Documented Iron Age

Emanating from the registered state of the Iron Age on the Åland Islands, the picture of the period is hugely dominated by graves and cemeteries. Different kinds of settlement remains constitute less than 2% of all the registered features, while 97% are related to death and mortuary practices. At the same time, archaeological excavations (no matter the size or the character of the projects) have been conducted at almost 60 settlement features, i.e. 30% of the registered settlement remains have been excavated to some extent. But, as only about 935 graves of the registered 12.000 have been investigated by archaeologists, the percentage of excavated graves is just about 8%. In total, only about 1000 features dated to Iron Age have been archaeologically excavated. Although, I do think that we should not stare blind on the issues of how disproportionate is the relation between Iron Age settlement sites and cemeteries and/or how few field-investigations there have been implemented on Åland, these are, nonetheless, significant factors to consider.

A.Hackman's field-report from 1924

One of my favorite field-reports from early times of archaeological research on Åland is A. Hackman’s report from 1924 on excavations at Late Iron Age house foundations in Lagmansby, Saltvik (Sa 18.4)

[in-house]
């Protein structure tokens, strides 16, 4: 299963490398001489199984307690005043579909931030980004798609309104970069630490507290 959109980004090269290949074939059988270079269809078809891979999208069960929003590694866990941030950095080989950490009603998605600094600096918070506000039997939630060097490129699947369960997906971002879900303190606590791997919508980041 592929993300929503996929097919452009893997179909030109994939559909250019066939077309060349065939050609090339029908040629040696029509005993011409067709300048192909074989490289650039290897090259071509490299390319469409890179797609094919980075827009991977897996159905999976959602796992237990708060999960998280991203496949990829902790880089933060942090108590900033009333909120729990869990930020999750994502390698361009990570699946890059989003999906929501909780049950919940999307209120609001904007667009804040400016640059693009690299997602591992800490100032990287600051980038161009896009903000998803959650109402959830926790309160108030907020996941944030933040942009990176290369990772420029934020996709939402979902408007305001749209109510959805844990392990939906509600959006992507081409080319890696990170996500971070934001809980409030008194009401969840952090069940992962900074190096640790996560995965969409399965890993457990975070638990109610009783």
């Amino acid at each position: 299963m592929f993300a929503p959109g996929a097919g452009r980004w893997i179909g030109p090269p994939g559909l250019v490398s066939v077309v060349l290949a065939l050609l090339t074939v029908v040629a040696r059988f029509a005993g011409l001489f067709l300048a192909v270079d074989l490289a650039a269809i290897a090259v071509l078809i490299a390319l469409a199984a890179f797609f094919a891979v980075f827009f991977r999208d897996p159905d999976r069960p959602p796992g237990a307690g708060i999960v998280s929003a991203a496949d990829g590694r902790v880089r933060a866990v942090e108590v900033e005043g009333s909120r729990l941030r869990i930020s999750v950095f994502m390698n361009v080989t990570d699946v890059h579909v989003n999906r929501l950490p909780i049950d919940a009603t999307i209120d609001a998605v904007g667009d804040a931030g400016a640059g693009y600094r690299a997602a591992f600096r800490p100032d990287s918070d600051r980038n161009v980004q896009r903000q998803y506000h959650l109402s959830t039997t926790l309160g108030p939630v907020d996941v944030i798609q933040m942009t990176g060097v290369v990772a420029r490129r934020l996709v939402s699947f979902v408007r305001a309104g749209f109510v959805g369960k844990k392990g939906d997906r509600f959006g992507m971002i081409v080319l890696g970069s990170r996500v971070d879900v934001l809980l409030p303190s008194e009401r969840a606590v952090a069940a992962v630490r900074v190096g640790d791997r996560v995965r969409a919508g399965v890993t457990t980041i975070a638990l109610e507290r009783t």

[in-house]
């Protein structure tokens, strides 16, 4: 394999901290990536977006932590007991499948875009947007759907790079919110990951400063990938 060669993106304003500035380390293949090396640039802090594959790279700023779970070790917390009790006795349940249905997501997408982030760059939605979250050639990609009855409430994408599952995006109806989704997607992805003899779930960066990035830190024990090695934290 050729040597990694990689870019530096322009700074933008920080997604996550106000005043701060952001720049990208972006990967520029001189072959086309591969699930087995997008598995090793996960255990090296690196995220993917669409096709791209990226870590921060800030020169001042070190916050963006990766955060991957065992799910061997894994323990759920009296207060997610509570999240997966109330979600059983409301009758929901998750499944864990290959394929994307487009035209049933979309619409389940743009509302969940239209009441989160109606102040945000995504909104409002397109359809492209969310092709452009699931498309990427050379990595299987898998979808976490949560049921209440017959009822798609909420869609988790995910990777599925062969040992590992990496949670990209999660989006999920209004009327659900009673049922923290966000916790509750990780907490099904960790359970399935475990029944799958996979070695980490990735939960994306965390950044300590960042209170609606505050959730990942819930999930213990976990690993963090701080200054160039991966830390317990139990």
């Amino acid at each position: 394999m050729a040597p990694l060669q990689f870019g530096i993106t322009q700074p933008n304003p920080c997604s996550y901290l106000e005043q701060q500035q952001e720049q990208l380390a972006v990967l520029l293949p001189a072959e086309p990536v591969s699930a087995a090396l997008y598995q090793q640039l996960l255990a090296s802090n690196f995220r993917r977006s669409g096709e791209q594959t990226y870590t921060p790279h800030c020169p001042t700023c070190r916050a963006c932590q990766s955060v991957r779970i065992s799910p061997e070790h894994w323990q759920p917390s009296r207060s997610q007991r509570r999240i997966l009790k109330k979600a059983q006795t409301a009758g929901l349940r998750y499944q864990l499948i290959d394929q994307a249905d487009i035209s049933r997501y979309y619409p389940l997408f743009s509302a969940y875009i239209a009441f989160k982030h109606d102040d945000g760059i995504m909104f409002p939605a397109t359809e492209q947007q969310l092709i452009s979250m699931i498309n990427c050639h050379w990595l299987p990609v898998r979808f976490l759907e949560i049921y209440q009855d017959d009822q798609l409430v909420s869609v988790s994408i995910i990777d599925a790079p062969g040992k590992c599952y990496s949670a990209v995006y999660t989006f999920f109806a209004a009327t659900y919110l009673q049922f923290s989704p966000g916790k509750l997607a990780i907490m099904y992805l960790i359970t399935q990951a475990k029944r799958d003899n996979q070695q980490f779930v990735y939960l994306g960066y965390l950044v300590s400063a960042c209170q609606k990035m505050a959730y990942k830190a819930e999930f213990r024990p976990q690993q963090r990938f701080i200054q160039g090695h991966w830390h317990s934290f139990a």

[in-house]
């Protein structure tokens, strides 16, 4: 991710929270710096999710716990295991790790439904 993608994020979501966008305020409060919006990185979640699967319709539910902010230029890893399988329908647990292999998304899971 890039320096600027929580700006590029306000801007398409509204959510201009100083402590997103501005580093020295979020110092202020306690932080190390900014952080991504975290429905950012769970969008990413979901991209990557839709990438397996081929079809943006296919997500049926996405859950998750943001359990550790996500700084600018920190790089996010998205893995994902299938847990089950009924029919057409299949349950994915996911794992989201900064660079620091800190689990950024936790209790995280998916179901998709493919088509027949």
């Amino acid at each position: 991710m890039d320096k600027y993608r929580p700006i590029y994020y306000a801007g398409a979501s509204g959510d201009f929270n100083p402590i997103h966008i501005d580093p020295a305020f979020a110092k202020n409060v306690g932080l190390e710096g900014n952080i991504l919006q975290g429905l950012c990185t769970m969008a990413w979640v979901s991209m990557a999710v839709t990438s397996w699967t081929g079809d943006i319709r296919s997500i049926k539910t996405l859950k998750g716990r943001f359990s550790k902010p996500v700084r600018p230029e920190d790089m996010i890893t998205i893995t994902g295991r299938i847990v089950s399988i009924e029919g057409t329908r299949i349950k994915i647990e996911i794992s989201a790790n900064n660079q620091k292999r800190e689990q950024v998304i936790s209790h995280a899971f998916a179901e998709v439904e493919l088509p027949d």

As in archaeology we have to destroy that which we wish to understand – there is a saying that archaeological excavation is a controlled destruction – more important than the quantity of archaeological field-investigations is the quality of field-documentation. In my opinion, in case of accurate field-documentation, archaeological sites and features are not really destroyed but merely altered, transferred into site-reports. This is how and why archaeologists can re-examine sites excavated decades ago and come up with new interpretations. Fortunately, lots of field-reports from Åland are readily available through an online database administered by Finland’s National Board of Antiquities; reports are stored in the archive of the Museum of Åland as well. Unfortunately, despite the number of investigations being rather small, not all sites which are known to have been excavated have field-reports. Still, there are around 215 field reports relevant for the Iron Age on the Åland Island. But it is important to note that many of these field-reports are of very low quality – f.ex, it is not seldom that a feature rich in finds is described in less than 100 words (yes, I have counted 🙂 ). Therefore, in terms of settlement archaeology, when it comes to these approx. 60 settlement features (excavated from around 35 settlement sites), according to my standards, only one-third of sites that have been studied have substantially useful reports on the excavated features.

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